Market Movers: Dirk and Mike Brown


Modern Bromance.

In my quest to ignore these godawful playoffs altogether, I present to you – without further adieu – more speculation!

As if this cluttered mass of moving pieces we’ve come to call “NBA free agency” couldn’t get any more chaotic, two major weekend headlines – one expected, one not so much – threw another wrench into the best laid plans of guys who never had set plans to begin. On Saturday, everyone’s favorite seven-foot, three-reigning German stuck it to his rich owner by declaring he’d opt out of his contract and become an unrestricted free agent come July 1. Will Dirk Nowitzki really leave Big D after 12 Cuban-coddled seasons, or is he just trying for a final fat paycheck before the owners lower the boom with next year’s Collective Bargaining Agreement? We’ll explore.

But first to Mike Brown, the freshly canned ex-coach of the Mighty Kingsmen. Reports of his imminent demise had been swirling around Cavs camp since that home meltdown in game 5 of the C’s series, so this doesn’t exactly come as a shocker. When LeBron came out a few days ago and flat denied any involvement in the Cleveland coaching situation, Cavs’ management evidently decided that its wishy-washy, will-he-or-won’t course with Brown wasn’t the best way to keep LeBron’s interest. After all, that’s the last thing the guys upstairs wanted to hear. 

You mean he doesn’t care one way or the other? PANIC!

Sunday night’s league deadline forced the issue. Had the Cavs waited, they would’ve had to pay Brown’s $4.5 million 2010-2011 salary regardless… So this leaves us with the obvious question: did he deserve it? Did he deserve an unceremonious canning after 127 wins in two years, a run to the Finals and the highest winning percentage in team history?

Uh, yeah. Totally. 

Doc Rivers disagrees. “Obviously, I was not thrilled to see it,” he told ESPN. “I wonder what you have to do to keep your job – back to back 60-win seasons.”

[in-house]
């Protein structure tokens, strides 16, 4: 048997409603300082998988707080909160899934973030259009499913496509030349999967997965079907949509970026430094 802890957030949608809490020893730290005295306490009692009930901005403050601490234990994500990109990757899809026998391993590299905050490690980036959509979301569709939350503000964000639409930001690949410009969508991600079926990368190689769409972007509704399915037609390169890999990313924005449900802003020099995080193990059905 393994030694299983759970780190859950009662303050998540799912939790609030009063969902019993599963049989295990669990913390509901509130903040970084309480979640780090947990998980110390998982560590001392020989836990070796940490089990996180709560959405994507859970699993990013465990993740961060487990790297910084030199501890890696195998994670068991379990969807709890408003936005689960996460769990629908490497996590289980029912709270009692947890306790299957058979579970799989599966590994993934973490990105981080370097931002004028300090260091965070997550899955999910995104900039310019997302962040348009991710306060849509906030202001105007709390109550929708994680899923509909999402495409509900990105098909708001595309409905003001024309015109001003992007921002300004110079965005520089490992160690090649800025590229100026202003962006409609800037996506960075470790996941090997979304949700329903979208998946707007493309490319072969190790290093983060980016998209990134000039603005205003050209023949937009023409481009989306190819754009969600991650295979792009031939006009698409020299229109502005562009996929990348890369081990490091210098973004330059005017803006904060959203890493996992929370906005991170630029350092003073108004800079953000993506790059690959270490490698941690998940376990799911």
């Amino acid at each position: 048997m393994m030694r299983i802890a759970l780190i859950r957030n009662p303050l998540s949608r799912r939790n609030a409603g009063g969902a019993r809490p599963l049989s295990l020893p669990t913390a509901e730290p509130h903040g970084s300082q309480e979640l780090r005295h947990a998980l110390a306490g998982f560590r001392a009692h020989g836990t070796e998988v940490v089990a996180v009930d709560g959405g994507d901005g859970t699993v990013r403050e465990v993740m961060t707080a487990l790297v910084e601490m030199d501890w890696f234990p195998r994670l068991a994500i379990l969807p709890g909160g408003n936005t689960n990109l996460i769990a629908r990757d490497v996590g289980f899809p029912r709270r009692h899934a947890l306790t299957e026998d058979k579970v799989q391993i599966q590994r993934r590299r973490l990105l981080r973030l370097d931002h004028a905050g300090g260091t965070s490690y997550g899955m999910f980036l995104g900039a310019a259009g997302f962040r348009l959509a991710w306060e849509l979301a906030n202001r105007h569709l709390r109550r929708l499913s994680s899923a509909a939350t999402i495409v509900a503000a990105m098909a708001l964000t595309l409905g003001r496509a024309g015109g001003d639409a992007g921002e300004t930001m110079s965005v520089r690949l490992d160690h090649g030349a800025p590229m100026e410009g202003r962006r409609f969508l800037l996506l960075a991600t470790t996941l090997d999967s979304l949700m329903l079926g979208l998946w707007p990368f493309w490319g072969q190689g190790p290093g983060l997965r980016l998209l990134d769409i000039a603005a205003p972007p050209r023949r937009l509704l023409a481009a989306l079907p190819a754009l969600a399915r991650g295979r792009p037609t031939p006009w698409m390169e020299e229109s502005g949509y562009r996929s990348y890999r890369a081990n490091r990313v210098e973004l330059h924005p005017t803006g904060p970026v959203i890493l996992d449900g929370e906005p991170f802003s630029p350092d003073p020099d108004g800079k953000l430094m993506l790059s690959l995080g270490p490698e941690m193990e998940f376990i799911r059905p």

In Brown’s case, he had to win a championship, not an unfair request given his improved roster and LeBron at the helm. Perhaps the Celtic’s sudden resurgence put him in an unfair position – they were, by all accounts, the better team. But fact is, he’d done more with less in the past. Fact is, his crunch-time offense was just as frustratingly stagnant in year five as in year one. He wasn’t big on in-game adjustments – or adjustments in general – even though everybody and their senile grandmother knew that his team could run you out the building if he just pushed the tempo.


But no. Brown didn’t have the wherewithal to see that The Big Aristotle had since become the Big Man Tit. He refused to play LeBron at the 4 or go small with Hickson/Varejao. He fell in love with the LeBron-on-3. He pick-and-rolled his way to the foul line with a team that couldn’t make foul shots. And his vaunted defense – his calling card – made the scrappy Rajon Rondo look like the second coming of the Big O. In short, he had no answers. 

Plus, Brown always gave the impression that he was less coach than James’ personal cheerleader, a perception that perhaps undermined his authority. His mini-tirade after the game 4 C’s loss, for instance, went over like a gym teacher threatening detention. Nobody listened. And when LeBron checked out  right around the same time, Brown had no way of circling the wagons in win-one-for-the-gipper fashion. Devil’s advocate would suggest that a team with LeBron will always be LeBron’s team. Fair. But a guy like Phil Jackson or Larry Brown could certainly act a professorial co-pilot and would no doubt carry more weight in the locker room.